With cold weather fast approaching, local restaurants have implemented bubble dining for an increased sense of security amidst the everchanging COVID-19 pandemic.
This new form of dining allows restaurant guests to safely and comfortably dine outside throughout the winter in a heated, plastic shaped dome.
The Canadian Chamber of Commerce (CCC) predicts that 60 per cent of restaurants across Canada will permanently close by the end of this year due to COVID-19. The recent closures of Abe Erb, Symposium Cafe and Crossroads Family Restaurant, prove the Waterloo Region to be no exception.
Jennifer Eddings, Director of Sales for Waterloo Region Tourism, believes the upcoming months will be challenging for local restaurants.
“A step back to stage two, coupled with the winter months and the majority of seasonal patios closing will certainly create hardship for restaurants,” said Eddings. “The good news is many restaurants over the last few months have implemented new systems they didn’t have prior to COVID-19 and the initial lockdown.”
While restaurants immensely contribute to tourism in the Waterloo Region, Eddings thinks the implementation of bubble dining will positively impact local tourism.
“I think bubble dining is a novel, safe alternative for locals and visitors and could certainly cut back on cabin fever throughout the winter months, all while supporting local restaurants.”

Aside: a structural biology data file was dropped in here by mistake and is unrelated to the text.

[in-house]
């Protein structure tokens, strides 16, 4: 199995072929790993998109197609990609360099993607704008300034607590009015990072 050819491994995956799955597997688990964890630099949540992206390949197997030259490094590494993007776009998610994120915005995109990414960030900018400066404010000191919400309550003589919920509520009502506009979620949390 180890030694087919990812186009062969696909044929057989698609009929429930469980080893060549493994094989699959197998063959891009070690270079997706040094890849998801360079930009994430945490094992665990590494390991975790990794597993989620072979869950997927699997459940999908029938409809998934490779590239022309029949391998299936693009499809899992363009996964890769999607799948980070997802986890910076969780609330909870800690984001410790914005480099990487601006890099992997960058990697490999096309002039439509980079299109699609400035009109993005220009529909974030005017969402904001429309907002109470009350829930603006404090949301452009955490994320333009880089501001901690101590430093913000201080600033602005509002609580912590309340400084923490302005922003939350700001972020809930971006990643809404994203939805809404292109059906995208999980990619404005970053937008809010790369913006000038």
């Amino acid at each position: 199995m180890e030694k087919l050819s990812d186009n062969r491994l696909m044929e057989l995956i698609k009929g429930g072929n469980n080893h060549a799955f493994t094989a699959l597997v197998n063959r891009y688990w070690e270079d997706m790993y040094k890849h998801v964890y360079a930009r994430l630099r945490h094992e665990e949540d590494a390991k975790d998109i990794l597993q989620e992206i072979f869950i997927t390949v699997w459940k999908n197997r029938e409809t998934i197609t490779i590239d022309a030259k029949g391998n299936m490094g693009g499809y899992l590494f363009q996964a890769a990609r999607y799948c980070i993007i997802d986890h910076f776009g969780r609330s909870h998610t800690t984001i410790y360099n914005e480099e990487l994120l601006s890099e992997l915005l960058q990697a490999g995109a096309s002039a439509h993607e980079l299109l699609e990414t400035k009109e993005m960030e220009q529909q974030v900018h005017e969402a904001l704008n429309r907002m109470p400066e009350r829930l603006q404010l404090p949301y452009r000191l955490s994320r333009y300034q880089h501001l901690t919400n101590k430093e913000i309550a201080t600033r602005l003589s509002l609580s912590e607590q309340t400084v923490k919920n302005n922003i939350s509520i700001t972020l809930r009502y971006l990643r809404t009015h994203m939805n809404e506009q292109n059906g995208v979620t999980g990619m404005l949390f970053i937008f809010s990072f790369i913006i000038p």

The Village Biergarten, a restaurant located in St. Jacobs, implemented bubble dining in September. It is currently one of the only restaurants in the region with this form of outdoor dining in place.
“It’s a new and exciting way to dine,” said Rob Brown, general manager of The Village Biergarten. “We thought it would be a clever and safe way to contend with not only the weather but also COVID-19.”
The restaurant has installed eight domes that allow for a capacity of 48 guests. According to Brown, the popularity of these domes has resulted in the restaurant booking reservations for nearly two months in advance.
Each dome can be booked for two hours at a time but guests are only allowed one hour and 45 minutes. Brown emphasizes that they take health and safety seriously and use the rest of the reservation time to thoroughly clean and sanitize the space.
Kitchener resident Kaitlin Rankl recently experienced bubble dining for her first time at The Village Biergarten.
“The experience was pretty cool,” said Rankl. “Being in a different atmosphere like that makes the dining experience much more unique.”
With limited space indoors and patio season coming to an end, she thinks other local restaurants should consider this form of dining as the weather gets colder.
“I’m not sure if it would match the vibe of every restaurant but it would be nice to be able to dine like this all year round at different locations.”
The Puddicombe House in New Hamburg is currently the only other local restaurant with a similar concept in place. They recently implemented two greenhouses that will permit outdoor dining this upcoming winter.
Although the upcoming months will likely impose challenges upon local restaurants, increased outdoor dining supports these businesses and enables people to safely dine within their social bubble, inside a bubble.